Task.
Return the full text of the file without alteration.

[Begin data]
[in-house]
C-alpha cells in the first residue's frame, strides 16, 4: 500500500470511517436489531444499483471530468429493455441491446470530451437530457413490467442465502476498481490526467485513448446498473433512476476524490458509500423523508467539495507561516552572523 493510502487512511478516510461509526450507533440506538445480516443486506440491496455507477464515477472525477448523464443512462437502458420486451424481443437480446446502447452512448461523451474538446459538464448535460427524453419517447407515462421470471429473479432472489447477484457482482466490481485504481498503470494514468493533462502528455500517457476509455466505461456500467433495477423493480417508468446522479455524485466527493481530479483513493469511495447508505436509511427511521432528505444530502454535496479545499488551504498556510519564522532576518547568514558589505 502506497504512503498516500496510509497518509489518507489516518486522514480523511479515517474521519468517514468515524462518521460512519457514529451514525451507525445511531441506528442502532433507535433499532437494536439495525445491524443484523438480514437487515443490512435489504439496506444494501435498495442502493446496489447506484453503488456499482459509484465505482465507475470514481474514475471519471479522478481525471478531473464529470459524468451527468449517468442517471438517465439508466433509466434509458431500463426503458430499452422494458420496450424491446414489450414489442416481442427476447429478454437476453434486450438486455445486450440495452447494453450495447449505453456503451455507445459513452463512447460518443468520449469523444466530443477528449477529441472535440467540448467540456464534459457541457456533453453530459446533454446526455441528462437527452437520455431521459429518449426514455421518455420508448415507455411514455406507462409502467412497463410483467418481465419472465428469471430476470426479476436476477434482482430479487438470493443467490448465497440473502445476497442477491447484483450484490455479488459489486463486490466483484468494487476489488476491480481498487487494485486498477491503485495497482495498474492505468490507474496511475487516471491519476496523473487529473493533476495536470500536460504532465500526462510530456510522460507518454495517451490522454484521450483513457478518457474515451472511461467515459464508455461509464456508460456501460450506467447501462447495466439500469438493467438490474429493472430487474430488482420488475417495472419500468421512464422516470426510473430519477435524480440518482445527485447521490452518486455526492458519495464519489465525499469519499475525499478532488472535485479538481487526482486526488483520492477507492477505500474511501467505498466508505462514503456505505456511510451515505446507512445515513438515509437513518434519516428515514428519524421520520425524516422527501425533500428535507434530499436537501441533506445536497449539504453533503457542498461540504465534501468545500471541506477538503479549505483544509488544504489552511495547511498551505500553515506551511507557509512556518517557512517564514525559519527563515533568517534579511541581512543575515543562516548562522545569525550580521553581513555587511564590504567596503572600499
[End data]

[in-house]
C-alpha cells in the first residue's frame, strides 16, 4: 500500500470511517436489531444499483471530468429493455441491446470530451437530457413490467442465502476498481490526467485513448446498473433512476476524490458509500423523508467539495507561516552572523 493510502487512511478516510461509526450507533440506538445480516443486506440491496455507477464515477472525477448523464443512462437502458420486451424481443437480446446502447452512448461523451474538446459538464448535460427524453419517447407515462421470471429473479432472489447477484457482482466490481485504481498503470494514468493533462502528455500517457476509455466505461456500467433495477423493480417508468446522479455524485466527493481530479483513493469511495447508505436509511427511521432528505444530502454535496479545499488551504498556510519564522532576518547568514558589505 502506497504512503498516500496510509497518509489518507489516518486522514480523511479515517474521519468517514468515524462518521460512519457514529451514525451507525445511531441506528442502532433507535433499532437494536439495525445491524443484523438480514437487515443490512435489504439496506444494501435498495442502493446496489447506484453503488456499482459509484465505482465507475470514481474514475471519471479522478481525471478531473464529470459524468451527468449517468442517471438517465439508466433509466434509458431500463426503458430499452422494458420496450424491446414489450414489442416481442427476447429478454437476453434486450438486455445486450440495452447494453450495447449505453456503451455507445459513452463512447460518443468520449469523444466530443477528449477529441472535440467540448467540456464534459457541457456533453453530459446533454446526455441528462437527452437520455431521459429518449426514455421518455420508448415507455411514455406507462409502467412497463410483467418481465419472465428469471430476470426479476436476477434482482430479487438470493443467490448465497440473502445476497442477491447484483450484490455479488459489486463486490466483484468494487476489488476491480481498487487494485486498477491503485495497482495498474492505468490507474496511475487516471491519476496523473487529473493533476495536470500536460504532465500526462510530456510522460507518454495517451490522454484521450483513457478518457474515451472511461467515459464508455461509464456508460456501460450506467447501462447495466439500469438493467438490474429493472430487474430488482420488475417495472419500468421512464422516470426510473430519477435524480440518482445527485447521490452518486455526492458519495464519489465525499469519499475525499478532488472535485479538481487526482486526488483520492477507492477505500474511501467505498466508505462514503456505505456511510451515505446507512445515513438515509437513518434519516428515514428519524421520520425524516422527501425533500428535507434530499436537501441533506445536497449539504453533503457542498461540504465534501468545500471541506477538503479549505483544509488544504489552511495547511498551505500553515506551511507557509512556518517557512517564514525559519527563515533568517534579511541581512543575515543562516548562522545569525550580521553581513555587511564590504567596503572600499